“There is thy gold--worse poison to men's souls…”
~William Shakespeare (Romeo & Juliet)
Today is Bribery Day! Since pagan times, Russians and their ancient Slavic forbears have set aside the Spring new moon to celebrate the strength of the grey economy. As ancient and venerable as Ivan Kupala and Maslentisa, Bribery Day has its roots in the agricultural pagan worship of the trickster god Otka. Otka was a Slavic version of the Greek God Hermes, guardian of thieves, messengers, traveling salesmen and merchants, and from his name, the modern word for “kick back” in Russian, “otkat’” is derived. On this day, as the winter slush finally left the soggy fields, as the Primary Chronicle of Russia recounts, the peasant elders of each village brought the last of their winter stores as offerings to their landowner, who dressed up as Otka. In an elaborate ceremony, each elder made lengthy speeches praising the god and the landowner, while their sons and grandsons placed their baskets at the feet of the landowner’s family. The speeches over, the landowner then announced the allocation of the narrow strips of soil called the “barshina” to the various peasants. Over time, whoever brought the largest donation would receive the most advantageous strips of land, which were adjacent to one another. This meant that the peasants could work the land without the hassle of traveling long distances between their different strips.
After the Baptism of Russia in 988, the Russian Orthodox Church gradually incorporated worship of Otka into worship of St. Nicholas The Miracle Worker. The Tsar held a grand levee on the first Sunday of April to receive the homage and elaborate ceremonial gifts from each head of the regional “gubanatoriya,” a tradition, echoed today in the annual Russian banking conferences in St. Petersburg, Sochi and London.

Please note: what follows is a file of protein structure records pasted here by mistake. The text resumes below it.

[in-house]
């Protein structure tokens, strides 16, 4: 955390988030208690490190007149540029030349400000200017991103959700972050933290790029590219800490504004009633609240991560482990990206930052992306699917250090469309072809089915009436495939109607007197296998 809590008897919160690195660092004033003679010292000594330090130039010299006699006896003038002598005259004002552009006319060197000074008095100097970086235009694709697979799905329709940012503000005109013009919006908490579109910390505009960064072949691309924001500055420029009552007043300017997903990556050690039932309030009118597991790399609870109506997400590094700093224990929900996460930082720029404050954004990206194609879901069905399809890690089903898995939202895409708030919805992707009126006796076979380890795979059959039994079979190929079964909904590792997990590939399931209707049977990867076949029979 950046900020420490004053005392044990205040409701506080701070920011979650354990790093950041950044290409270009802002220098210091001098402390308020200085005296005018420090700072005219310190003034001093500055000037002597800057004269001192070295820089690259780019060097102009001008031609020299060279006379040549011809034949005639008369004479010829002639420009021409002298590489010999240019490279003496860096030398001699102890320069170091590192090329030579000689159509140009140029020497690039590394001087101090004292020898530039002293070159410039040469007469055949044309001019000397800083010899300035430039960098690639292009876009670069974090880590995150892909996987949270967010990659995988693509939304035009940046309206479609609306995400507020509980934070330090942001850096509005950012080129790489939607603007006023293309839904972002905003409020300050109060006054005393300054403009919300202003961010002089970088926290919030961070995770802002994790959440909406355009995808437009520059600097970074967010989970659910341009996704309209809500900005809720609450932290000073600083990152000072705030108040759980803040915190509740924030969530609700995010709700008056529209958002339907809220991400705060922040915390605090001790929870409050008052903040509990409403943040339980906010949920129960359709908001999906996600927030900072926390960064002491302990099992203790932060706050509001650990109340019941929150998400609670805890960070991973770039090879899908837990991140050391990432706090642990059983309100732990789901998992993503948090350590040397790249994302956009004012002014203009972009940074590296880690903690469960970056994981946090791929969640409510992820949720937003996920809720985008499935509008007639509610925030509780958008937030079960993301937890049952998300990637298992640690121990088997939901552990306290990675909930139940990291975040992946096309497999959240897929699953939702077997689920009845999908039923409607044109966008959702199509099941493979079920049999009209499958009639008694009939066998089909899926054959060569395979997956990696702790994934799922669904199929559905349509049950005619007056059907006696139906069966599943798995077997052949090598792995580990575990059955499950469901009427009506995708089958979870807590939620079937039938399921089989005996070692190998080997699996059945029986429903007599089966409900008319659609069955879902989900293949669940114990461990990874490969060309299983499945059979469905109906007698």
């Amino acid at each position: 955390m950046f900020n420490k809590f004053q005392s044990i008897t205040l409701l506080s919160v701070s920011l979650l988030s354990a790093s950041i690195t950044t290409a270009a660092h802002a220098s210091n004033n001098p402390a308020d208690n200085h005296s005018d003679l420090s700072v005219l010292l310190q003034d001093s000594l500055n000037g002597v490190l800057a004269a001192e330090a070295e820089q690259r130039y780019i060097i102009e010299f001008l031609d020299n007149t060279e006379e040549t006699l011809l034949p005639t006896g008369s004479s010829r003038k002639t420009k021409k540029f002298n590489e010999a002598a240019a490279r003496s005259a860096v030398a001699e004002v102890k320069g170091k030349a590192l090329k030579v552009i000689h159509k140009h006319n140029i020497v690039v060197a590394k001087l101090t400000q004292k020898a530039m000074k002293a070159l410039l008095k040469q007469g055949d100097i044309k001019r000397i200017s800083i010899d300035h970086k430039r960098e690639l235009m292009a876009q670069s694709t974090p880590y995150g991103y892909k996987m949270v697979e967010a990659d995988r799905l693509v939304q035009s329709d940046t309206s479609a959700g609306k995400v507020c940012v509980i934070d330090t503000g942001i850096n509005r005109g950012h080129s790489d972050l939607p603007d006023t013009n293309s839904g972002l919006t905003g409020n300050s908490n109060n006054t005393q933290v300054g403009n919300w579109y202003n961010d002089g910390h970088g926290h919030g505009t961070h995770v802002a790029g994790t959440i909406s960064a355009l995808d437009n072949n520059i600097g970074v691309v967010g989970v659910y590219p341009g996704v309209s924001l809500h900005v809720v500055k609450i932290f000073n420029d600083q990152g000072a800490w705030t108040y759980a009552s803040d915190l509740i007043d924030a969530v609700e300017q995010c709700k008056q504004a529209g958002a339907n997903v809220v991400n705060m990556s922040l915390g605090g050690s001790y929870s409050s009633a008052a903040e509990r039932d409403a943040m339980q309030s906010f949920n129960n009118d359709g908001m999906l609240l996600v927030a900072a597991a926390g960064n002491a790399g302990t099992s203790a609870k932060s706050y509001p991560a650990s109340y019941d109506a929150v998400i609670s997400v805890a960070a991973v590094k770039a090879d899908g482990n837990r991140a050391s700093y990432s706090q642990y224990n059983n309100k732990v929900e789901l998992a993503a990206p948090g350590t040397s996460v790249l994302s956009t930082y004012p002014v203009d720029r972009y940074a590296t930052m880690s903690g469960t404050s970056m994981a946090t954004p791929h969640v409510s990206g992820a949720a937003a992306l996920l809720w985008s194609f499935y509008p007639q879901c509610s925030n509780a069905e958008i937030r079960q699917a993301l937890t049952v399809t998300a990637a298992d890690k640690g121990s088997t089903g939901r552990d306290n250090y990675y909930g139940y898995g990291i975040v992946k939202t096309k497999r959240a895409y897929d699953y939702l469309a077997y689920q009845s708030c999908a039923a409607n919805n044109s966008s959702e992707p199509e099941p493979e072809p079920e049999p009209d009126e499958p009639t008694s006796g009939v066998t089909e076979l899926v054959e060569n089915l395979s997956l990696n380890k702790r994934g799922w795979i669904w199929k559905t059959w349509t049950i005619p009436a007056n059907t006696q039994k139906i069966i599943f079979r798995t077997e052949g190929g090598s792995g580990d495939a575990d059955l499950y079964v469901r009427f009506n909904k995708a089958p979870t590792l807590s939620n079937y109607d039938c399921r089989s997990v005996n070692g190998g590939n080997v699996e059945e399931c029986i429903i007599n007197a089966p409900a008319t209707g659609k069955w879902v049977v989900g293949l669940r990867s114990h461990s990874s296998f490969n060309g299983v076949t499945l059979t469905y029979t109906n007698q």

Revolution, famine, and the repression of the peasant kulacks during the forced Collectivization of the 1920s and 1930s severely curtailed celebrations of Bribery Day in Central European Russia, although stealth observations were recorded in Georgia, Azerbaijan, and the Far East. After the Great Patriotic War, Stalin’s death, and Kruschev’s “Secret Speech” however, authorities gradually relaxed their more stringent regulations and by 1960, Bribery Day was reinstated and today is as much a part of the rhythms of the Russian year as New Year’s, Maslenitsa, and the November holidays.
Here is a confession: I personally suck at bribery. Even after two decades, I never quite get the nuances, the timing, and I can never gage the right amount of money to proffer. Since free-lance writers are almost never on the receiving end of bribes, that has rarely been an issue for me. Back in the day, I did get what was an unmistakable approach in late 1994: I was offered the sum of $17,000 if I awarded a contract for services to a certain company. None of it was feasible: the company was laughably incompetent, and they had foolishly underestimated my influence in the decision making process. $17,000 was intriguing, though. To this day, I’m still wondering whether that was minus an $3,000, $7,000, or $8,000 kick back for the person who offered it to me. So I’m not a big time disciple of Otka, although I once confused the word for kick back (otkat) with the word for sunset (zakat), which HRH found hilarious. To this day, during the summer, we mix up some nice gin & tonics and head out to watch the “sun’s kick back.”
And that’s how I like to worship pagan “Otka.” So, mix yourself up your tipple of choice, and join Slavs across the globe in raising your glass to the ancient worship of the grey economy!!
Hey there readers!
Do you have a bribery story? My story about the 17K is true and I love it. Let us know about yours, won’t you by clicking on the comment button below. You don’t need to use your real name, but it would be great to hear from you!